From AD 600-1400, the Mississippian native Americans had a massive city near the present site of St. Louis, MO. It was one of the world's largest cities at the time, and was the largest pre-Columbian city north of the Aztec civilization with a population of about 30,000 people. But by AD 1400, before any European settlers ever stepped foot on the continent, it died out completely.

My question is, why was the city of Cahokia ultimately abandoned?

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    Just a cavil re "one of the world's largest cities at the time". Kaifeng, Chang An, Baghdad, Constantinople, Cordoba all above 500K, 'at the time'. Sure, Cahokia was extraordinarily big...but only in comparison to the tiny villages in the rest of the midwest and east.
    – Mitch
    Jun 15, 2013 at 15:06
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    @Mitch - According to my handy-dandy New Penguin Atlas of Medieval History, the largest cities in the west at the time (Ghent, Paris, Genoa, Milan, Venice, Florence, Constantinople, Tabriz, and Cairo) were all in the 50-125,000 range at around 1346. However, there were indeed oodles (33 by my count) of smaller cities in the same 23-49K range he's putting Cahokia in.
    – T.E.D.
    Jun 15, 2013 at 16:57
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    @T.E.D.: I'm just looking at wikipedia for my reference. But either way, 30K is not "one of the world's largest" especially when it is among oodles in that second tier. Understanding is not helped by misdirected comparison. Also, I think your reference is somehow missing Baghdad and East Asia.
    – Mitch
    Jun 15, 2013 at 17:21
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    It's not about that city specifically, but you likely want to have a look at Collapse, by Jared Diamond.
    – o0'.
    Sep 3, 2015 at 13:14
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    @Lohoris - I probably should have credited Collapse as a source in my answer. That was my main source for the 4th paragraph.
    – T.E.D.
    Sep 3, 2015 at 13:36

3 Answers 3


Reading through the available literature there appear to be three main theories for the cause of the decline (that I'd consider credible anyway): environmental degradation, warfare and disease, and climate change. Typically these are cited as a group of possibly complementary possible causes.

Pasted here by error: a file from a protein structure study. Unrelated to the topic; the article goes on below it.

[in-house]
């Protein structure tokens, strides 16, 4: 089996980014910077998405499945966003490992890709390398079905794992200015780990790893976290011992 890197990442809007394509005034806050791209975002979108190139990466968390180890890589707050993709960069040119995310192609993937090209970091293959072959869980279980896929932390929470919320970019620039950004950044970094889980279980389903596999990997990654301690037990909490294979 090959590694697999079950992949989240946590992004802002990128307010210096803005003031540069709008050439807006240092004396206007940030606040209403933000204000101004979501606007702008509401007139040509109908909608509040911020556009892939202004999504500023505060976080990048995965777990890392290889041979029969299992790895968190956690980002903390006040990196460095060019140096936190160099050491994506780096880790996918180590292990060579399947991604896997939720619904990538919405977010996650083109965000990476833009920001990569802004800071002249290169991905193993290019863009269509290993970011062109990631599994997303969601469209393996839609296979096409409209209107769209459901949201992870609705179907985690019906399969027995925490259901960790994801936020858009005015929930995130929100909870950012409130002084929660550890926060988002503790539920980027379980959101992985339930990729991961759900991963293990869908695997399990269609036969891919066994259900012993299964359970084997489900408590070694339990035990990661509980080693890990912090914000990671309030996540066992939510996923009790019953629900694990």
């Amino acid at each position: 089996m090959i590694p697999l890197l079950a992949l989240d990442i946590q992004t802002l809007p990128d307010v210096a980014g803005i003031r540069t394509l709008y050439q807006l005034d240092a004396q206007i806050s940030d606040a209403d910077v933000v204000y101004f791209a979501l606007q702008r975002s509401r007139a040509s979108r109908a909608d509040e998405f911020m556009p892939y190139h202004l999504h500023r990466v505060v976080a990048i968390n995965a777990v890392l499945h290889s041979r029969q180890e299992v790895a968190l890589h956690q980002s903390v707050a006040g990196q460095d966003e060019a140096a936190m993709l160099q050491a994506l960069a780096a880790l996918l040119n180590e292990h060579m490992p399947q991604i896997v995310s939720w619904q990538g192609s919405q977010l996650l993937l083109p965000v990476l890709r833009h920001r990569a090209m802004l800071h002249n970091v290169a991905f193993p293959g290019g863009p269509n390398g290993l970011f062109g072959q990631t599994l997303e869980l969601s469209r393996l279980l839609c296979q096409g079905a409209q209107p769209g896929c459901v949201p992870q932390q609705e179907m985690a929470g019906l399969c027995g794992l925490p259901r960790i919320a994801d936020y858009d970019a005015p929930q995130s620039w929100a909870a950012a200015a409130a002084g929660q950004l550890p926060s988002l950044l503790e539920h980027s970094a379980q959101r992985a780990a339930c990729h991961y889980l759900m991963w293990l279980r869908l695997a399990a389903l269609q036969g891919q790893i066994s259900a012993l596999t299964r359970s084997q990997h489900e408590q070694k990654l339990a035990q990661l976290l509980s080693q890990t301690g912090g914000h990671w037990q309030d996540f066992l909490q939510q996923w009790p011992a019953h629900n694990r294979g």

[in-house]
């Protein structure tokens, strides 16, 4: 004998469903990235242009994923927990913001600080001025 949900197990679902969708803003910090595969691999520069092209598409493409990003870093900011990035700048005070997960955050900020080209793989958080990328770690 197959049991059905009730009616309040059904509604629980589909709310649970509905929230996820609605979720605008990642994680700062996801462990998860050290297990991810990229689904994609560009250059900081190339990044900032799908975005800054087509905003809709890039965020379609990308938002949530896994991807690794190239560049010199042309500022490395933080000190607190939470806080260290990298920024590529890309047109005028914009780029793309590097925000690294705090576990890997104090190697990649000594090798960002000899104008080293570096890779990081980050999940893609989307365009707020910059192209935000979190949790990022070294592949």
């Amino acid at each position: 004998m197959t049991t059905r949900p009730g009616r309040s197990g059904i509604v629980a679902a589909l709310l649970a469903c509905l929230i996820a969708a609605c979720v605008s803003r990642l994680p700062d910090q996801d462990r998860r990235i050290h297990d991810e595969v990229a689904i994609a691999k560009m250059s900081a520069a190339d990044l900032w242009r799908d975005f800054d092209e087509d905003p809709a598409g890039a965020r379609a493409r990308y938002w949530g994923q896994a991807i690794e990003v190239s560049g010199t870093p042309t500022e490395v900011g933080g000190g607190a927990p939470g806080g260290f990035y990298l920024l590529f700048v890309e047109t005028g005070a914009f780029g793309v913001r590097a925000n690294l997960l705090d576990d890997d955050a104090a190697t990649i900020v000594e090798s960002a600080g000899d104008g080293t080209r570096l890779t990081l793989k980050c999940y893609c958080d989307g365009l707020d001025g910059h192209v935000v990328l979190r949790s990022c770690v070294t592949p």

The main idea behind the environmental degradation theory was that Cahokia, as structured in 1200, consumed a tremendous amount of wood, and after a few hundred years of over-harvesting the area simply ran out.

Deforestation required longer walks for firewood. Charred remains show that Cahokians burned oak and hickory in the early years but used energy-poorer soft woods later, a sign of problems, Iseminger says. The stockade alone required as many as 20,000 poles.

I'm kind of skeptical of this as a sole or primary cause. Civilizations destroyed by their own hands this way tend to either be very isolated (like the Easter Islanders), or working very marginal agricultural land (like the Maya). It could certainly have contributed though.

As to warfare: there does appear to be more sign of defensive structures both at Cahokia, and at neighboring Mississippian towns, starting at around 1200. While this no doubt contributed, IMHO increased warfare tends to be a symptom of other problems (generally a sudden shortage of resources), rather than a root problem itself.

There has also been evidence found in remains at the site of endemic disease problems (and no evidence of provisions for sanitation). However, disease is a problem that tends to go hand-in-hand with large cities. IMHO it would be far more remarkable if they didn't find evidence of widespread disease.

Now for the Climate Change theory. One thing that does jump right out at one is the timing. It turns out that there was one other agriculture-based civilization that was wiped out of North America at seemingly the exact same time: The Greenland Vikings. They were a (somewhat) literate people, who coincidentally went into decline around 1200 and were last heard from in 1410. There is still some debate over their decline as well, but the preponderance of evidence points to the global cooling period known as the Little Ice Age.

Based on radiocarbon dating of roughly 150 samples of dead plant material with roots intact, collected from beneath ice caps on Baffin Island and Iceland, Miller et al. (2012)[12] state that cold summers and ice growth began abruptly between AD 1275 and 1300, followed by "a substantial intensification" from 1430 to 1455 AD

The colder temperatures and shorter growing seasons would have made agriculture in marginal areas untenable. This is what records indicate happened to the Vikings of Greenland.

Now the staple crop of the Mississippian region was Maize. This is a crop ultimately of Central American origin which took thousands of years to evolve variants capable of being intensively harvested in temperate regions. While Cahokia may not have been at the extreme northern boundary of viable high-intensity maize production, it was certainly near it. A prolonged period of cold weather, which we know for a fact happened around then, would have made the populations Cahokia had at its peak simply unsustainable.

If you check around, this is a theory that pretty much every source mentions prominently. While I can't find anyone saying they believe it is the primary cause, the fact that everyone brings it up, many of them most prominently, is probably significant.